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According to a recent Eurostat report on the digital skills of young people in Europe (16-24 years old), those in Romania rank last in the EU. 56% of them have basic digital skills, compared to the EU average of 80%. Romania ranks last in the general population, only 10% of Romanians have superior digital skills (vs. 33% EU average), while 43% have low skills (vs. 28% EU average).[1] 

 

UiPath Foundation together with Brio®, ed-tech platform for measuring educational performance approved by the Ministry of Education and Research, launches for the first time in Romania the first tool for diagnosing and evaluating digital literacy among students in Romania. After more than 10 months of development, the two entities make available to the public a series of digital literacy tests (digital literacy) that are addressed to students in grades I-XII, available free of charge on brio.ro. The tests are first launched as the beta version, the final version being scheduled for April 2022. The implementation partner of the project is Banca Comercială Română (BCR).

The tests measure students’ skills related to interaction with different digital devices and programs, taking into consideration various scenarios: school, home and family, friends and hobbies. Digital literacy can be observed, measured and developed through pedagogical interventions, therefore this tool also comes to the aid of teachers, who can use it in the classroom to assess students’ abilities. The tests are developed in accordance with the regulations of the European Framework for the Assessment of Digital Competences issued by the European Commission and include several levels of difficulty, corresponding to the digital competences that each child should have, for each age level.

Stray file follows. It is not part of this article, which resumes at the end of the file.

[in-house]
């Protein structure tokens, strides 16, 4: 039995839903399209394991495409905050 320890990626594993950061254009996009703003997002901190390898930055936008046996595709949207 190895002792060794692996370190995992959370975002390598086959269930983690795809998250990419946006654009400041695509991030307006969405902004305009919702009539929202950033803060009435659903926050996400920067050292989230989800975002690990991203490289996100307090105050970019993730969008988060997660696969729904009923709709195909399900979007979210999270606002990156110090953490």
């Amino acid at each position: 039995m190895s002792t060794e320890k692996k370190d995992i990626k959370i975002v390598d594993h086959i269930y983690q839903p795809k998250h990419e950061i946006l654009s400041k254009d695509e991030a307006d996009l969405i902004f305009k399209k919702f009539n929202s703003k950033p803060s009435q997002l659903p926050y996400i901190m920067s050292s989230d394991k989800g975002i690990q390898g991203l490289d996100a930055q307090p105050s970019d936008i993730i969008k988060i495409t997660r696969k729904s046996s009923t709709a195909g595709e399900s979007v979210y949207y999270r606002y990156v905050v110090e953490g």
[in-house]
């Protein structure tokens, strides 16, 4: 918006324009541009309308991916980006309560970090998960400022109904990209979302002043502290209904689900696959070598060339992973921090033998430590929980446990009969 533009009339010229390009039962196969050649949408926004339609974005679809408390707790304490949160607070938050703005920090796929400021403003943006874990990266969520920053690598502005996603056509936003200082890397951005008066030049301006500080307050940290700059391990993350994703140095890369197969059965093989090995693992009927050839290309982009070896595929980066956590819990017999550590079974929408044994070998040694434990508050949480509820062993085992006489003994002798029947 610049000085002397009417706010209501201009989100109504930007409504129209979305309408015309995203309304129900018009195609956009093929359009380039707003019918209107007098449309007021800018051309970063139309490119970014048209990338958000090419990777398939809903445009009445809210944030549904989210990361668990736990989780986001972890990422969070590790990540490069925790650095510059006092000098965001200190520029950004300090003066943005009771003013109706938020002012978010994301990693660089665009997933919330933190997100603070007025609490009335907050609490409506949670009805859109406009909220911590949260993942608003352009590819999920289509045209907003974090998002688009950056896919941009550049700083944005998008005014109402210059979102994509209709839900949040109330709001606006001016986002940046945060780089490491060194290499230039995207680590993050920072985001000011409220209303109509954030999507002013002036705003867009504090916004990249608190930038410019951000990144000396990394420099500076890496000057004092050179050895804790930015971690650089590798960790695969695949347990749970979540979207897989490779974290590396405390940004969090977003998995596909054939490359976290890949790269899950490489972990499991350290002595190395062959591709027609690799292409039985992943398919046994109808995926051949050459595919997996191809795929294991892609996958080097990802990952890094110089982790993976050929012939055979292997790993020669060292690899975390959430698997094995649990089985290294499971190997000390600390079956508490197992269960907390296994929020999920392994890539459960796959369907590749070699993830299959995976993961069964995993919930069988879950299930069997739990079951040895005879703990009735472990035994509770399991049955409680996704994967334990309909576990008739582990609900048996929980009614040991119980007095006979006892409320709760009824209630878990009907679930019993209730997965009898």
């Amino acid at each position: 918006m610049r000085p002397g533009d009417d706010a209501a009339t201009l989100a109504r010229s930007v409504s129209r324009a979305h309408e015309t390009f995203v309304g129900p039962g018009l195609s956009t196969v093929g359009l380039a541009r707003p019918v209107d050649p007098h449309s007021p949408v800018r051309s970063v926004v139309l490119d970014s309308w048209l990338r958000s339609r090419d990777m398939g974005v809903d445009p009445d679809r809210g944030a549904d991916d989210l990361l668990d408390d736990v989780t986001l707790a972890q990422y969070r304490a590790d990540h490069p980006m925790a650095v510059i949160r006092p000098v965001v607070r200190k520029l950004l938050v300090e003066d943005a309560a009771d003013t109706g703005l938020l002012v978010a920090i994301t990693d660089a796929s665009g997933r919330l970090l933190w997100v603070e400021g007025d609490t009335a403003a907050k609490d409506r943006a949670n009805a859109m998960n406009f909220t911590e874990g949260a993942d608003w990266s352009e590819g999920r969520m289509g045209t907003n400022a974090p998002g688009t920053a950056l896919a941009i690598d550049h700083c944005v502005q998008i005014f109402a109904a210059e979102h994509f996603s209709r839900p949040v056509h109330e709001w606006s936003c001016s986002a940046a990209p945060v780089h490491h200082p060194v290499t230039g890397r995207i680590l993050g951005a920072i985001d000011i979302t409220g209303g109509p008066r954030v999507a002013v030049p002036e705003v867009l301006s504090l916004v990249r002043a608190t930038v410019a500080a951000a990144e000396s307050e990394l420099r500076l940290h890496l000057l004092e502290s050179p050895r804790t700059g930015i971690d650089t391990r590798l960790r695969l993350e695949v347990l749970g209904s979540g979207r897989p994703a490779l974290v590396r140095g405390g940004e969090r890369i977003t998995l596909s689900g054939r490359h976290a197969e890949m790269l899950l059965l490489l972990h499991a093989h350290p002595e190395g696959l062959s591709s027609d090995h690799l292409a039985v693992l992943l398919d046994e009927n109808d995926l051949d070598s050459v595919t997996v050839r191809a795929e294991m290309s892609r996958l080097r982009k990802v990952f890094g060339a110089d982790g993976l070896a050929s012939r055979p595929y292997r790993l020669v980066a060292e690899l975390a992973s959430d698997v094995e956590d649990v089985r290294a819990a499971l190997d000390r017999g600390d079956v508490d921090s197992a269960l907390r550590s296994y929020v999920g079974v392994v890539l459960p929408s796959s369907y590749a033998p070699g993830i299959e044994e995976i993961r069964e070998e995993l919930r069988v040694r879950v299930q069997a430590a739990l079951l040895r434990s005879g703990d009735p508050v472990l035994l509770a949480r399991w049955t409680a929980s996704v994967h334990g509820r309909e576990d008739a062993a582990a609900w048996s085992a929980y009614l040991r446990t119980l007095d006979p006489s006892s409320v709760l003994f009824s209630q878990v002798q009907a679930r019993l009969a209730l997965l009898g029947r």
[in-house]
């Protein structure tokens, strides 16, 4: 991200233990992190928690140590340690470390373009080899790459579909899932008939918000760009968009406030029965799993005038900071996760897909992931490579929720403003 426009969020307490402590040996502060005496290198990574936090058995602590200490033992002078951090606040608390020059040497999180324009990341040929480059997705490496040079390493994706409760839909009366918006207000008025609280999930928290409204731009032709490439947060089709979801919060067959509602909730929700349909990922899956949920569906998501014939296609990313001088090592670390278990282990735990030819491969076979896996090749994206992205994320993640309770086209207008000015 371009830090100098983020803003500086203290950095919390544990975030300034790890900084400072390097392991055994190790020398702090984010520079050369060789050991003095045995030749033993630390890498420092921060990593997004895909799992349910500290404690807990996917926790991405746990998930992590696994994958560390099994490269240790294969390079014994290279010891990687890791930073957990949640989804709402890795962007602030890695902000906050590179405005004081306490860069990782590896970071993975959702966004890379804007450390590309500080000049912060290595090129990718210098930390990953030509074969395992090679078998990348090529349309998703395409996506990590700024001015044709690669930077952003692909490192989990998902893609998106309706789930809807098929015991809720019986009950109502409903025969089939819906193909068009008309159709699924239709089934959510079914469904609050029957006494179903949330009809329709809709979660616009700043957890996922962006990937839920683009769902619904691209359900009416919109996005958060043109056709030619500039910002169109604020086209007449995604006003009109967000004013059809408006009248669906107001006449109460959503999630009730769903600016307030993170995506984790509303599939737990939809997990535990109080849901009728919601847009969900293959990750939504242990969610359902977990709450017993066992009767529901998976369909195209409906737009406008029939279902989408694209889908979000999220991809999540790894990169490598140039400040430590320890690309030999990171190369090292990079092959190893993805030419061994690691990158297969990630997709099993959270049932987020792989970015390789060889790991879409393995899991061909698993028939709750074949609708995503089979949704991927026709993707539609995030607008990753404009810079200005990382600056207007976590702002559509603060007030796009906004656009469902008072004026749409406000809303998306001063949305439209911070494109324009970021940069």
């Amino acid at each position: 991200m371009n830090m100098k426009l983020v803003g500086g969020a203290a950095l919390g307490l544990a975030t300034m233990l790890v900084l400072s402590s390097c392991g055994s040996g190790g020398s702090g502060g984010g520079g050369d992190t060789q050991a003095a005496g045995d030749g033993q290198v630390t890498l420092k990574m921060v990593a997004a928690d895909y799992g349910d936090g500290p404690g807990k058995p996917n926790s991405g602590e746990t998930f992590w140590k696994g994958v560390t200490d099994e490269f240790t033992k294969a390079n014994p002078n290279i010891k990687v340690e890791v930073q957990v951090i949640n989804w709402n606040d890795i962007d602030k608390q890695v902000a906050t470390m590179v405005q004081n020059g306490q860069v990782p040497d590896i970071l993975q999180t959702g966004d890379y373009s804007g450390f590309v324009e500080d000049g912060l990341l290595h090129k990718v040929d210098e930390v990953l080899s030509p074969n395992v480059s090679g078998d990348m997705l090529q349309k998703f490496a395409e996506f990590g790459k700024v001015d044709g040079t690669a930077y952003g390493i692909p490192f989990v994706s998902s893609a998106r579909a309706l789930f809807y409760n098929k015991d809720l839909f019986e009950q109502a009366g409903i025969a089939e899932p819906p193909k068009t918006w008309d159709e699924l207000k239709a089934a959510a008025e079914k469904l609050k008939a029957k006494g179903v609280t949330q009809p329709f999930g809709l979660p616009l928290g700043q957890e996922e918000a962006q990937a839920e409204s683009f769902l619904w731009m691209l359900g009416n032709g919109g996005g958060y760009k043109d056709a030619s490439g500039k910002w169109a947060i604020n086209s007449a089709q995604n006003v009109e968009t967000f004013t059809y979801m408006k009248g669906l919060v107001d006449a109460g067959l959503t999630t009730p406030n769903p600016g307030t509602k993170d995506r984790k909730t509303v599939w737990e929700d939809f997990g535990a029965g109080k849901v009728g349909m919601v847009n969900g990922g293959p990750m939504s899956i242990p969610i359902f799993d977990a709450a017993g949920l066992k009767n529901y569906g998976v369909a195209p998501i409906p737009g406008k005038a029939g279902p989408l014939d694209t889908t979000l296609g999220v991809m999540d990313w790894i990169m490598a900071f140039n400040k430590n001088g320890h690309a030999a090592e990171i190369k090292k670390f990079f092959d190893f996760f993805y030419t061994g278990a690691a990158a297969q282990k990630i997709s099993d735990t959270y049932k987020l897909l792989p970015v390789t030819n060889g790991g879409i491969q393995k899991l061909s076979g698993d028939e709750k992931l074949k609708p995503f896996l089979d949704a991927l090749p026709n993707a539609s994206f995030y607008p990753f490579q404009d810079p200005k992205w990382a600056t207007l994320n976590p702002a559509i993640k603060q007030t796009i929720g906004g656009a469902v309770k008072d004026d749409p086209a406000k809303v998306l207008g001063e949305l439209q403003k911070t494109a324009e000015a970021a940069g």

The launch of the beta version of this standardized tool marks a key moment of our partnership with Brio®, through which we set out to measure, at national level, students’ digital skills. This tool will be available free of charge, to over 2.8 million students in Romania. In order to remain dedicated to our goal of supporting children from disadvantaged backgrounds, our efforts will go towards ensuring the visibility and accessibility of this tool to students and teachers in vulnerable areas and communities, where existing educational and social gaps have been amplified by the pandemic context,” says Raluca Negulescu-Balaci, Executive Director, UiPath Foundation.

The tests were developed by a complex team of experts in psychometrics, educational sciences, IT as well as experts in the digital field, the instrument being a valid scientific one and being able to provide extremely relevant information both at the individual level and at the level of data analysis of the Romanian education system.